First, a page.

However, B+LNZ’s overseas offices in Brussels and China will remain open. It is unclear if any jobs are at risk in the offices that will close.
The fresh approach from B+LNZ was announced by the board’s chairman James Parsons, who said the change “will drive greater impact for farmers on every levy dollar invested”.
Parsons added: “B+LNZ will transition out of a market maintenance role in mature markets to focus on developing future growth opportunities, while meat companies will continue their efforts to maintain existing markets.”
B+LNZ is funded by livestock farmers and its new marketing strategy will see farmers and holistic agriculture at the heart of the plan to target new markets. By focusing on New Zealand’s free-range, grass-fed, high-welfare livestock systems, the levy board hopes to differentiate its meat from that of international competitors.
The strategy has been in the pipeline for over 12 months and its creation involved “intense engagement” with levy payers.
“We consulted widely over 12 months, running numerous focus groups and workshops and the result is quite a fundamental shift in approach, strongly supported by meat exporters and farmers,” said Parsons.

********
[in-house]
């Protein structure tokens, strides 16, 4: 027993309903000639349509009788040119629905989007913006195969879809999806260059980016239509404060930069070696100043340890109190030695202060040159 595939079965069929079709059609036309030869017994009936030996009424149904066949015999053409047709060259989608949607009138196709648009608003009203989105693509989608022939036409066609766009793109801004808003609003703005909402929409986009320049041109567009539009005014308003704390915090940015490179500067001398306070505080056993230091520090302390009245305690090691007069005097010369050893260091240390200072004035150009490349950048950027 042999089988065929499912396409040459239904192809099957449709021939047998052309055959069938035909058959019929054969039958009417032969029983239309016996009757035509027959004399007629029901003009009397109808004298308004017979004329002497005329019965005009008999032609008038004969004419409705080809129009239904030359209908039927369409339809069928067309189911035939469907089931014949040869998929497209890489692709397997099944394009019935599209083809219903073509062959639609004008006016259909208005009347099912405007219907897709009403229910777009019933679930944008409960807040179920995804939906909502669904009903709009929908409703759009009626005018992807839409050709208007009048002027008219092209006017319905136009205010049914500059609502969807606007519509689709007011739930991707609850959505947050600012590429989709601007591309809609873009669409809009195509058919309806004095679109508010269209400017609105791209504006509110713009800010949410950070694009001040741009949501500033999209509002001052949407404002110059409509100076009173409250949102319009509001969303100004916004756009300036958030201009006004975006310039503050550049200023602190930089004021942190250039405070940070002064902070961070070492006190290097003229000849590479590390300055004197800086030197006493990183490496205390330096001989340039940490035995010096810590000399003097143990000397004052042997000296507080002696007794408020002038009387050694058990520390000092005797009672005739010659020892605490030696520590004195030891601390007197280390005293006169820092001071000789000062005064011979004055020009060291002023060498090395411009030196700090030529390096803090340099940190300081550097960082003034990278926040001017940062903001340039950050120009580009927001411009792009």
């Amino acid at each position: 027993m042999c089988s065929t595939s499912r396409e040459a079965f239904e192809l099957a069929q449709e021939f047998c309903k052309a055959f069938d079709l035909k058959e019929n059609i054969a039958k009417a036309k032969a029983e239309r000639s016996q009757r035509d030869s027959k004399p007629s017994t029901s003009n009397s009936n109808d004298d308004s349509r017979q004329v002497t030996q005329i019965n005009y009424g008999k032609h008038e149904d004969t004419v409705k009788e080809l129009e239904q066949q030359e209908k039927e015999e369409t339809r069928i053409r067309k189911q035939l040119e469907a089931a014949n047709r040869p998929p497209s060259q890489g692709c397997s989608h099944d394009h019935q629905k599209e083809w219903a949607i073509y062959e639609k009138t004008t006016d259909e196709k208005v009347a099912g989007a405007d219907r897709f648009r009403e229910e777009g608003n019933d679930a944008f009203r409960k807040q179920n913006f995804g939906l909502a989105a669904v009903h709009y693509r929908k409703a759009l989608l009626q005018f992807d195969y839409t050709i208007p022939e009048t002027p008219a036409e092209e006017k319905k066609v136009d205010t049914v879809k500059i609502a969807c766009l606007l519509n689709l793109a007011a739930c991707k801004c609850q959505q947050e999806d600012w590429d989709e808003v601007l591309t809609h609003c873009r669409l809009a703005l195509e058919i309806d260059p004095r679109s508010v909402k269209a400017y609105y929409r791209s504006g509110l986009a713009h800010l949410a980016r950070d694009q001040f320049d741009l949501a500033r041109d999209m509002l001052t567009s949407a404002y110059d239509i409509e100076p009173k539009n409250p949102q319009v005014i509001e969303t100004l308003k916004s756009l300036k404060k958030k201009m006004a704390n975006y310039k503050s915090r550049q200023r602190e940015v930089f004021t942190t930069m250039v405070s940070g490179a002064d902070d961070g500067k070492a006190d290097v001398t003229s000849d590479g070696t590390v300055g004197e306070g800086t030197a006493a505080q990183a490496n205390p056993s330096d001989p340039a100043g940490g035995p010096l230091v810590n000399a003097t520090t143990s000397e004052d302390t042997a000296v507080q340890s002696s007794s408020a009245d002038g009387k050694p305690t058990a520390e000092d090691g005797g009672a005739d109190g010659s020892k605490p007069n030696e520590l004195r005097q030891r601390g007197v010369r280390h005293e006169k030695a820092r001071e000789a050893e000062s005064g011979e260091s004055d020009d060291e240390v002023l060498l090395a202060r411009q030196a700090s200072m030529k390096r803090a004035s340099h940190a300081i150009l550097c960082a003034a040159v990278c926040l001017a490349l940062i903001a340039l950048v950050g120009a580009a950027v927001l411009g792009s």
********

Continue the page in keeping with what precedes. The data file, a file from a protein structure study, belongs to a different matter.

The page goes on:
“We are confident the new approach will drive greater impact for farmers on every levy dollar invested. While New Zealand’s beef and lamb products are well positioned in consumers’ minds, farmgate returns are still not satisfactory and an area we can influence is how we better position our products in consumers’ minds.”
News of the fundamental strategy shift comes as research from UK data agency Mintec shows New Zealand lamb prices are down by 5% year-on-year. This is thanks to decline in exports resulting from a lower production base and the effects of a stronger New Zealand dollar against other currencies. Since May 2016, exports of both fresh and frozen New Zealand lamb have fallen. Around 16,857 tonnes (t) were exported in July, a 22% drop compared to July 2015.
The value of the New Zealand dollar against the US dollar has increased by 15% since January, which has made New Zealand lamb more expensive on the international market.